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When does sick leave become sick leave abuse?

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Retired federal employee James Stephens writes in a new op-ed piece on FederalTimes.com that managers should forget about trying to define and respond to sick leave abuse:

I did not abuse sick leave …  I treated my sick leave as an asset to be used. At one point, I had more than 1,500 hours of accumulated sick leave. On the day I retired I had no balance.

He explains:

The problem is that managers pretend that the problem is employees who abuse something that isn’t theirs.  …  Agencies should view excessive sick leave as a symptom of another problem, depression, job burnout, disagreements with management or whatever. They should address the cause, not the symptom.

Here’s what he proposes:

Rather than have categories of annual and sick leave, combine the two and provide leave, up to an annual limit, and allow unlimited accumulations. That way, workers can manage their leave in a self-interested way. The agency, in turn, will get a better-motivated employee.

Would this really make for a healthier, more productive work environment? Do feds really need more annual leave, as he suggests? I think most private-sector employees would argue that feds already have more annual leave than most people. Join our forum to tell us what you think.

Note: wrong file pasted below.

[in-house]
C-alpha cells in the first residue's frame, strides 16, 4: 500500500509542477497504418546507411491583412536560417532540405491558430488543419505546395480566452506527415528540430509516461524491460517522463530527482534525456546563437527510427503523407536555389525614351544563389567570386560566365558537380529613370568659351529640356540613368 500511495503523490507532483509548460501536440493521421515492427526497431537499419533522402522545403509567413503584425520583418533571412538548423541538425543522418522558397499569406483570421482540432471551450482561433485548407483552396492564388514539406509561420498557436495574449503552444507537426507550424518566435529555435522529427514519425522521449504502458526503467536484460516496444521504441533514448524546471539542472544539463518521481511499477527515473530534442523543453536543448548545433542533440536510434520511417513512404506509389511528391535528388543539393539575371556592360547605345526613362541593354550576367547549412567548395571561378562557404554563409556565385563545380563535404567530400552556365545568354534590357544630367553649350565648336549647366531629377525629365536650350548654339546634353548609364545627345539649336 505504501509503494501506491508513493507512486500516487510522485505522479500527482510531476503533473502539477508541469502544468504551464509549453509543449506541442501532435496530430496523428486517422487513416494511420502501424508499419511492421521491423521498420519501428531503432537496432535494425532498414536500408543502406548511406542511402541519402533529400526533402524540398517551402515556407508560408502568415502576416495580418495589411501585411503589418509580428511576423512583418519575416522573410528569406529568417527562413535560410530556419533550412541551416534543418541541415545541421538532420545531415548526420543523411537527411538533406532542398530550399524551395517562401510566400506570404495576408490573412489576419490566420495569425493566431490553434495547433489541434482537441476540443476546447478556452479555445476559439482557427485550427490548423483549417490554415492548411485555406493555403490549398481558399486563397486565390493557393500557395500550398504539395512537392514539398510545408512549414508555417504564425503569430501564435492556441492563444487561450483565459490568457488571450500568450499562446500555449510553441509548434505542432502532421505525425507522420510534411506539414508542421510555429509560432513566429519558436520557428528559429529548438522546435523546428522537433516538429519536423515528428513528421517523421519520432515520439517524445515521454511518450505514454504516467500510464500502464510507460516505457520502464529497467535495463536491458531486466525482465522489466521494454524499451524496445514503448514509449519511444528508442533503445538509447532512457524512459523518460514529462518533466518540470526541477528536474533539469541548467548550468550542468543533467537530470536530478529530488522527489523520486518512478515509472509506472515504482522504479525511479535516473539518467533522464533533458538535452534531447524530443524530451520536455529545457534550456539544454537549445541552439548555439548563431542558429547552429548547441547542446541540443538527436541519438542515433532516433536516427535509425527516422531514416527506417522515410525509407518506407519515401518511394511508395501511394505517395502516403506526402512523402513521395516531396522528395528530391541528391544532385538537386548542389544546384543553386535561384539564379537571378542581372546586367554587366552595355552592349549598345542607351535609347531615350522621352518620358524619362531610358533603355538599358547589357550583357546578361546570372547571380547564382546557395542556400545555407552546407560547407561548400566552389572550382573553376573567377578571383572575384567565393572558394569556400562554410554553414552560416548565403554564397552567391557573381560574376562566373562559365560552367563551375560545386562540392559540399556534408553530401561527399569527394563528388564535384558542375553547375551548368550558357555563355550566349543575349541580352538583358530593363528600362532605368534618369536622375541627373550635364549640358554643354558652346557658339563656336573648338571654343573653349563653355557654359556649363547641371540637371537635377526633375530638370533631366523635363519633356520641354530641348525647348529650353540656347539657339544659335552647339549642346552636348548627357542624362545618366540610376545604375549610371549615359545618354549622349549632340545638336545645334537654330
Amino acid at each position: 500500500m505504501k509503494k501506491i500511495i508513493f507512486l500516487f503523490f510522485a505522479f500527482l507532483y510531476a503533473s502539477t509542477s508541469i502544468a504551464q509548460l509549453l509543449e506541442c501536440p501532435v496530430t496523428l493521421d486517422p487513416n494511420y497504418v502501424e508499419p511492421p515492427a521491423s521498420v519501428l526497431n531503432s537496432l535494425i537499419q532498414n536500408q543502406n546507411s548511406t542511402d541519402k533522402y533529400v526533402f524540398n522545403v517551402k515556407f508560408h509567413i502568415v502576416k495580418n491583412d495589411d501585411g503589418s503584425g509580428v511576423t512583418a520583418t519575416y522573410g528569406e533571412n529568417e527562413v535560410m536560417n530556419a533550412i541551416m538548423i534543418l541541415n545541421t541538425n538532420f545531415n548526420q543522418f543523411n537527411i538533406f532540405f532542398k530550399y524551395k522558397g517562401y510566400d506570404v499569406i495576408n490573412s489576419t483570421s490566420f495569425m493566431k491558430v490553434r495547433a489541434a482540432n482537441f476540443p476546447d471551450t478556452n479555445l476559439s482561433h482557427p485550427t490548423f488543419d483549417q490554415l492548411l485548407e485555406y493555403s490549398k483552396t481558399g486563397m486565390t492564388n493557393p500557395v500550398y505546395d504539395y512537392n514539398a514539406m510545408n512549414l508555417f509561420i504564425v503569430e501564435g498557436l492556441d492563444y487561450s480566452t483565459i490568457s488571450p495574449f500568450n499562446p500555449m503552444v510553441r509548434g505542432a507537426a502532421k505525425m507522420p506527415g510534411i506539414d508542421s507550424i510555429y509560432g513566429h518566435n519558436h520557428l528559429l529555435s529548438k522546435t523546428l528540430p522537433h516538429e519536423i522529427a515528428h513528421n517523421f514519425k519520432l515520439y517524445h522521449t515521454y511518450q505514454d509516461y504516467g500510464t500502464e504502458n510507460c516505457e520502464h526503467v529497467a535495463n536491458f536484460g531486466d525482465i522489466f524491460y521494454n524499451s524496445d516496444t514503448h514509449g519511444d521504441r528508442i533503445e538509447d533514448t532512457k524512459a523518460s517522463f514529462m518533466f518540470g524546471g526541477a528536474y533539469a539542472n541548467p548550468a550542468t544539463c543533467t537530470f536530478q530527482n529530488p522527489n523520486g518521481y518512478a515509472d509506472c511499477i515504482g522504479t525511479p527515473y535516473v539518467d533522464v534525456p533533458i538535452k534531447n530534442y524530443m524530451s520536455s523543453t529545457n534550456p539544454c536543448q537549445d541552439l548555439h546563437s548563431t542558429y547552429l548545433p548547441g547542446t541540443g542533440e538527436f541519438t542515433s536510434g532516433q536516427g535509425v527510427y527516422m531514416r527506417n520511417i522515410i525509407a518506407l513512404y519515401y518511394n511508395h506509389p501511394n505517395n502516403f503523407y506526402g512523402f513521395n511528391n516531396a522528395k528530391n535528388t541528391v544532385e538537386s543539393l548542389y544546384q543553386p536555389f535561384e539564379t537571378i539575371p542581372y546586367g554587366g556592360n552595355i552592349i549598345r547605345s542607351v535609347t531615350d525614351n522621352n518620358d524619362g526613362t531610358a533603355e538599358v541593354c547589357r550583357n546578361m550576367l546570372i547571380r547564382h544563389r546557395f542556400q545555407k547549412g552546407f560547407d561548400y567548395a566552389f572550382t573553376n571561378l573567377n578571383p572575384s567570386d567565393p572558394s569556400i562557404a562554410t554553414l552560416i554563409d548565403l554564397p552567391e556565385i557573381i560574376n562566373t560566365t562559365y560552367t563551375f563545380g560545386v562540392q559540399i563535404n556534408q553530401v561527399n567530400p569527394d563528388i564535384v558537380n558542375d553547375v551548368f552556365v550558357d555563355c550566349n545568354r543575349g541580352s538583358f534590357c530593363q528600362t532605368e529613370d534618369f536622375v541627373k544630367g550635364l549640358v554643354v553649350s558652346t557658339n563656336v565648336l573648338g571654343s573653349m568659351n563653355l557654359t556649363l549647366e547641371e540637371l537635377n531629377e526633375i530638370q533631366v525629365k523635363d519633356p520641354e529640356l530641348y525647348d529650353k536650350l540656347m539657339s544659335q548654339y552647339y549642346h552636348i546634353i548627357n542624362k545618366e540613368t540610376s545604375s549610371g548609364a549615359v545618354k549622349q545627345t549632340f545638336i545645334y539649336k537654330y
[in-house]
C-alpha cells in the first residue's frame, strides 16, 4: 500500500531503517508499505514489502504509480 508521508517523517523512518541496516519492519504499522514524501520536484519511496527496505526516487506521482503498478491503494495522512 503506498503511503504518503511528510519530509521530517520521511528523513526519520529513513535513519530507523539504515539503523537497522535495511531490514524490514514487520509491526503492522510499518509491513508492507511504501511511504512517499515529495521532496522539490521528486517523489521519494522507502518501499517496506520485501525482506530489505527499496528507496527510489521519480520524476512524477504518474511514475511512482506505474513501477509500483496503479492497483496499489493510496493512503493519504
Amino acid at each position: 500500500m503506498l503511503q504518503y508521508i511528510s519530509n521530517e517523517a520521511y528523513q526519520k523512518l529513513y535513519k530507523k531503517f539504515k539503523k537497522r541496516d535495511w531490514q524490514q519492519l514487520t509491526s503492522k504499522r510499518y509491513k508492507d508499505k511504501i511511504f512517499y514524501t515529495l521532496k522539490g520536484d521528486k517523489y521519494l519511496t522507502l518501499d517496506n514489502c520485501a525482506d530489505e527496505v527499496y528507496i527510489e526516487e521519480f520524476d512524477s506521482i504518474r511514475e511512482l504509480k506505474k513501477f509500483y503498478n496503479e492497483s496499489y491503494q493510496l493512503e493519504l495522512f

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Comments

  1. Allen G. Says:
    June 3rd, 2010 at 6:07 pm

    When you say more than most private-sector folks who specifically are you comparing that to? Part-timers usually have no sick leave and that is what a lot of employees in this country are becoming.
    Compared to most European countries we are overworked over here. They have more “holidays” and leave time. You need to compare the overall retention, productivity, efficiency, and total health costs of one organization (public and private) with a minimal leave program with one that has a generous leave program.
    Federal public sector annual leave is based on years of service, therefore higher leave balances are acquired through prolonged retention. Would an employer prefer excessive attrition/turnover rates and the subsequent costs over higher leave balances for senior employees? I don’t think so.

  2. LeoVA Says:
    October 12th, 2010 at 11:14 pm

    Since Federal employees have no short-term disability insurance or maternity leave, a large sick leave balance is necessary. After a few years, a Federal employee should have a few hundred hours in case of a car accident, sudden illness or other unexpected incapacitation that would require a month of recovery. Women planning a family should also be storing up sick leave. No one likes getting “leave donation” requests from an expecting mother just back from a last chance vacation.

    That said, if you are nearing retirement and have huge balances, why wouldn’t you take more time off? Your chances of needing it are low, you are probably tired of the daily grind any way. The government gives you a disincentive to not use sick leave late in your career.

    As they say in Freakonomics, it’s all about the incentives.

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